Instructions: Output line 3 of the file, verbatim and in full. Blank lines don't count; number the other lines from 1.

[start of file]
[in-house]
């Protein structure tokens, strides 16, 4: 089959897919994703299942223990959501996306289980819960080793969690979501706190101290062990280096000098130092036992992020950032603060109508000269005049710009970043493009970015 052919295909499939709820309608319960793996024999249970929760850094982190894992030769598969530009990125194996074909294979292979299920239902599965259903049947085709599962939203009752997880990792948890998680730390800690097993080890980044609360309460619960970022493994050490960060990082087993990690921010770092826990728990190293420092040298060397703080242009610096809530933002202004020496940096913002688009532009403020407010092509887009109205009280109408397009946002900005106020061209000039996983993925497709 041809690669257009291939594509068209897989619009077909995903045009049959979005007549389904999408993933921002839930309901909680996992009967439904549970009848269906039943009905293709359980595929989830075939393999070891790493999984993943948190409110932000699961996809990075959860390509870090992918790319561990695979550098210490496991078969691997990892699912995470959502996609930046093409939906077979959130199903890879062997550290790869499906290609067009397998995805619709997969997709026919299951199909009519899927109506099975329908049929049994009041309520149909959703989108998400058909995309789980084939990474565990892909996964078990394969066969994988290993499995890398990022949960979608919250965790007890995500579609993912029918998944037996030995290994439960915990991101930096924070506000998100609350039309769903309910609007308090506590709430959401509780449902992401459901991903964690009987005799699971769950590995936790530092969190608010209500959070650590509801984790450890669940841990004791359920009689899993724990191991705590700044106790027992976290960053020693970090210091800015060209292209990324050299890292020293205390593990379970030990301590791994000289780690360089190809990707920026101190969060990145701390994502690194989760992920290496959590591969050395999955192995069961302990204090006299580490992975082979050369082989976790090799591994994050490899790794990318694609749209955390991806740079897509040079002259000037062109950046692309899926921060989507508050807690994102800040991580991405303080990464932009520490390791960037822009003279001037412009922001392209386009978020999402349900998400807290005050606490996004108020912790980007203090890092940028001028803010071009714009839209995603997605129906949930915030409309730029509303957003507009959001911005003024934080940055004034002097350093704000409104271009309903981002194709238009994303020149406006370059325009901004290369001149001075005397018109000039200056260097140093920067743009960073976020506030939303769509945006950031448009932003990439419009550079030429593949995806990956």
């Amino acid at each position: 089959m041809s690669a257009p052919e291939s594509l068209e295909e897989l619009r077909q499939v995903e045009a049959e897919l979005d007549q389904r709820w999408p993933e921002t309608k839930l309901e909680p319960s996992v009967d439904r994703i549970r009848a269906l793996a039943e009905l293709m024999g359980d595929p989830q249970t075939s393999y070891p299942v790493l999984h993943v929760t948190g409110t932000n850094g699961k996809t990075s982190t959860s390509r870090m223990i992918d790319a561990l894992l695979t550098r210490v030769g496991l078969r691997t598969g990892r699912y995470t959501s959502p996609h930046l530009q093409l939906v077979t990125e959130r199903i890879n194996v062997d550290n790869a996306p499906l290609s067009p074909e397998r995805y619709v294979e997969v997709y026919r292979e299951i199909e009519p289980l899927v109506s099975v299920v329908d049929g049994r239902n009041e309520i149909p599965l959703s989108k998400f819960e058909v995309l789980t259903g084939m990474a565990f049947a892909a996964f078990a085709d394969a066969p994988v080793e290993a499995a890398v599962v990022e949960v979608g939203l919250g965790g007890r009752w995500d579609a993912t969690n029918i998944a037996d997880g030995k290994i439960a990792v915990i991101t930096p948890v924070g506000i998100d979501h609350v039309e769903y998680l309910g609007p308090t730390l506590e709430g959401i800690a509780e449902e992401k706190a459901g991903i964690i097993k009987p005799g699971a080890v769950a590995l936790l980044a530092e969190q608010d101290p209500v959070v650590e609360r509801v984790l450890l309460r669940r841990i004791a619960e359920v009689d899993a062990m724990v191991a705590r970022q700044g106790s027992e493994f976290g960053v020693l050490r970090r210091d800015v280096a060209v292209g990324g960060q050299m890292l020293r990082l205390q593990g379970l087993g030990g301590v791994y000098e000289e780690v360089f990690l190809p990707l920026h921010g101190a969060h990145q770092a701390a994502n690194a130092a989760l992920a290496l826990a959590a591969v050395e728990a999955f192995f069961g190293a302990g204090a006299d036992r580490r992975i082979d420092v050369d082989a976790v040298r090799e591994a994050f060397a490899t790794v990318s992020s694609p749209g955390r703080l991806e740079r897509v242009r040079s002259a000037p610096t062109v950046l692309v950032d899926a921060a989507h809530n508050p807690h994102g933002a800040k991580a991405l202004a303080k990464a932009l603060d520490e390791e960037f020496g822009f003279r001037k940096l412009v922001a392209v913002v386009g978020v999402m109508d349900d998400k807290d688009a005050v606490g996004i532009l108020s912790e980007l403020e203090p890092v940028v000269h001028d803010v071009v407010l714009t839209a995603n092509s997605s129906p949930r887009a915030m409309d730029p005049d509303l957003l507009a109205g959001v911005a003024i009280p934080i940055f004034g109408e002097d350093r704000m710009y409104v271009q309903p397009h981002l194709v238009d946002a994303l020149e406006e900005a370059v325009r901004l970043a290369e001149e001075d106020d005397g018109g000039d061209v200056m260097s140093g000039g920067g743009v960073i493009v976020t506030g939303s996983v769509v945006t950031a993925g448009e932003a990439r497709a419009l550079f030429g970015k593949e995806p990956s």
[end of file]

């Amino acid at each position: 089959m041809s690669a257009p052919e291939s594509l068209e295909e897989l619009r077909q499939v995903e045009a049959e897919l979005d007549q389904r709820w999408p993933e921002t309608k839930l309901e909680p319960s996992v009967d439904r994703i549970r009848a269906l793996a039943e009905l293709m024999g359980d595929p989830q249970t075939s393999y070891p299942v790493l999984h993943v929760t948190g409110t932000n850094g699961k996809t990075s982190t959860s390509r870090m223990i992918d790319a561990l894992l695979t550098r210490v030769g496991l078969r691997t598969g990892r699912y995470t959501s959502p996609h930046l530009q093409l939906v077979t990125e959130r199903i890879n194996v062997d550290n790869a996306p499906l290609s067009p074909e397998r995805y619709v294979e997969v997709y026919r292979e299951i199909e009519p289980l899927v109506s099975v299920v329908d049929g049994r239902n009041e309520i149909p599965l959703s989108k998400f819960e058909v995309l789980t259903g084939m990474a565990f049947a892909a996964f078990a085709d394969a066969p994988v080793e290993a499995a890398v599962v990022e949960v979608g939203l919250g965790g007890r009752w995500d579609a993912t969690n029918i998944a037996d997880g030995k290994i439960a990792v915990i991101t930096p948890v924070g506000i998100d979501h609350v039309e769903y998680l309910g609007p308090t730390l506590e709430g959401i800690a509780e449902e992401k706190a459901g991903i964690i097993k009987p005799g699971a080890v769950a590995l936790l980044a530092e969190q608010d101290p209500v959070v650590e609360r509801v984790l450890l309460r669940r841990i004791a619960e359920v009689d899993a062990m724990v191991a705590r970022q700044g106790s027992e493994f976290g960053v020693l050490r970090r210091d800015v280096a060209v292209g990324g960060q050299m890292l020293r990082l205390q593990g379970l087993g030990g301590v791994y000098e000289e780690v360089f990690l190809p990707l920026h921010g101190a969060h990145q770092a701390a994502n690194a130092a989760l992920a290496l826990a959590a591969v050395e728990a999955f192995f069961g190293a302990g204090a006299d036992r580490r992975i082979d420092v050369d082989a976790v040298r090799e591994a994050f060397a490899t790794v990318s992020s694609p749209g955390r703080l991806e740079r897509v242009r040079s002259a000037p610096t062109v950046l692309v950032d899926a921060a989507h809530n508050p807690h994102g933002a800040k991580a991405l202004a303080k990464a932009l603060d520490e390791e960037f020496g822009f003279r001037k940096l412009v922001a392209v913002v386009g978020v999402m109508d349900d998400k807290d688009a005050v606490g996004i532009l108020s912790e980007l403020e203090p890092v940028v000269h001028d803010v071009v407010l714009t839209a995603n092509s997605s129906p949930r887009a915030m409309d730029p005049d509303l957003l507009a109205g959001v911005a003024i009280p934080i940055f004034g109408e002097d350093r704000m710009y409104v271009q309903p397009h981002l194709v238009d946002a994303l020149e406006e900005a370059v325009r901004l970043a290369e001149e001075d106020d005397g018109g000039d061209v200056m260097s140093g000039g920067g743009v960073i493009v976020t506030g939303s996983v769509v945006t950031a993925g448009e932003a990439r497709a419009l550079f030429g970015k593949e995806p990956s």